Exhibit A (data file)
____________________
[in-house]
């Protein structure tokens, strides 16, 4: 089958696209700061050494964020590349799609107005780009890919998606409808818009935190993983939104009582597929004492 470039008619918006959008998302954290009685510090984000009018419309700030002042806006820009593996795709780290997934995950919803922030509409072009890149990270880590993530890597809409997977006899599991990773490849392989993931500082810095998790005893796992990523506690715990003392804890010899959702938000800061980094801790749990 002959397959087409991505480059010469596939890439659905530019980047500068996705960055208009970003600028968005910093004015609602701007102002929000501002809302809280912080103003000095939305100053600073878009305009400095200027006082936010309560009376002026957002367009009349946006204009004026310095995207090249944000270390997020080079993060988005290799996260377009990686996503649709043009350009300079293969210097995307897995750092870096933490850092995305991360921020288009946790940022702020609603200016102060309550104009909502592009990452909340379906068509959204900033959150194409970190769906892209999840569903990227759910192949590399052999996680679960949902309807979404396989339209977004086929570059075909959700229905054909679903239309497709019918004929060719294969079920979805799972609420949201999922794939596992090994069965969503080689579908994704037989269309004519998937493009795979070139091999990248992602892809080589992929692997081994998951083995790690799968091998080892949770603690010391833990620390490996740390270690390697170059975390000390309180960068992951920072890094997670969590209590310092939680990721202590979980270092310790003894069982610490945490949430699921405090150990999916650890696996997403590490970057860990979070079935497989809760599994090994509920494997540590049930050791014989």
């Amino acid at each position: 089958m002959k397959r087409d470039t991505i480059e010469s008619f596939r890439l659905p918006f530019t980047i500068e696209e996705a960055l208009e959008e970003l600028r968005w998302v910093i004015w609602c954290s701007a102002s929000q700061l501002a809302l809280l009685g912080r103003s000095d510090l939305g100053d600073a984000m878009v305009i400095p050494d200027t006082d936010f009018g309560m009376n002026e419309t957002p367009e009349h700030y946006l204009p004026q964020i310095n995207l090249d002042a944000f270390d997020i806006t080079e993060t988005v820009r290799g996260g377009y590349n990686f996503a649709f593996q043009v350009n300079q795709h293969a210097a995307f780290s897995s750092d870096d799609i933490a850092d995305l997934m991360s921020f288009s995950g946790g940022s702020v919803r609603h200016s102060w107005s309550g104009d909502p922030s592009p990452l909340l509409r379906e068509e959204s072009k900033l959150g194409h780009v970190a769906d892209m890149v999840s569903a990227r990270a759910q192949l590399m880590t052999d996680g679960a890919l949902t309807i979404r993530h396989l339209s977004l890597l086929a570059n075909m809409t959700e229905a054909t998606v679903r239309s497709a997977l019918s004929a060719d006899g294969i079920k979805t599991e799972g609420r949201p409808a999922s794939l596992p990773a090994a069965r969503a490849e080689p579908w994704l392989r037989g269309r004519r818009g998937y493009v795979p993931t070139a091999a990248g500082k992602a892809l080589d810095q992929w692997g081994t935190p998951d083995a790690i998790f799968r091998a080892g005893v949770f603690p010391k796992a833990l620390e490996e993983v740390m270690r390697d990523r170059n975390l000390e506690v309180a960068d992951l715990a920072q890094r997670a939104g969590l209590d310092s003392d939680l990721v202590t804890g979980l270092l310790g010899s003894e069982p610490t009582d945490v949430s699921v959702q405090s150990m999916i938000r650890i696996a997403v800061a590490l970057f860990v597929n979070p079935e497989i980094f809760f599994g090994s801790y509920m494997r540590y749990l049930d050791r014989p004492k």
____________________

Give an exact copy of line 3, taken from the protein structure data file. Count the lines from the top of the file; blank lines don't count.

């Amino acid at each position: 089958m002959k397959r087409d470039t991505i480059e010469s008619f596939r890439l659905p918006f530019t980047i500068e696209e996705a960055l208009e959008e970003l600028r968005w998302v910093i004015w609602c954290s701007a102002s929000q700061l501002a809302l809280l009685g912080r103003s000095d510090l939305g100053d600073a984000m878009v305009i400095p050494d200027t006082d936010f009018g309560m009376n002026e419309t957002p367009e009349h700030y946006l204009p004026q964020i310095n995207l090249d002042a944000f270390d997020i806006t080079e993060t988005v820009r290799g996260g377009y590349n990686f996503a649709f593996q043009v350009n300079q795709h293969a210097a995307f780290s897995s750092d870096d799609i933490a850092d995305l997934m991360s921020f288009s995950g946790g940022s702020v919803r609603h200016s102060w107005s309550g104009d909502p922030s592009p990452l909340l509409r379906e068509e959204s072009k900033l959150g194409h780009v970190a769906d892209m890149v999840s569903a990227r990270a759910q192949l590399m880590t052999d996680g679960a890919l949902t309807i979404r993530h396989l339209s977004l890597l086929a570059n075909m809409t959700e229905a054909t998606v679903r239309s497709a997977l019918s004929a060719d006899g294969i079920k979805t599991e799972g609420r949201p409808a999922s794939l596992p990773a090994a069965r969503a490849e080689p579908w994704l392989r037989g269309r004519r818009g998937y493009v795979p993931t070139a091999a990248g500082k992602a892809l080589d810095q992929w692997g081994t935190p998951d083995a790690i998790f799968r091998a080892g005893v949770f603690p010391k796992a833990l620390e490996e993983v740390m270690r390697d990523r170059n975390l000390e506690v309180a960068d992951l715990a920072q890094r997670a939104g969590l209590d310092s003392d939680l990721v202590t804890g979980l270092l310790g010899s003894e069982p610490t009582d945490v949430s699921v959702q405090s150990m999916i938000r650890i696996a997403v800061a590490l970057f860990v597929n979070p079935e497989i980094f809760f599994g090994s801790y509920m494997r540590y749990l049930d050791r014989p004492k």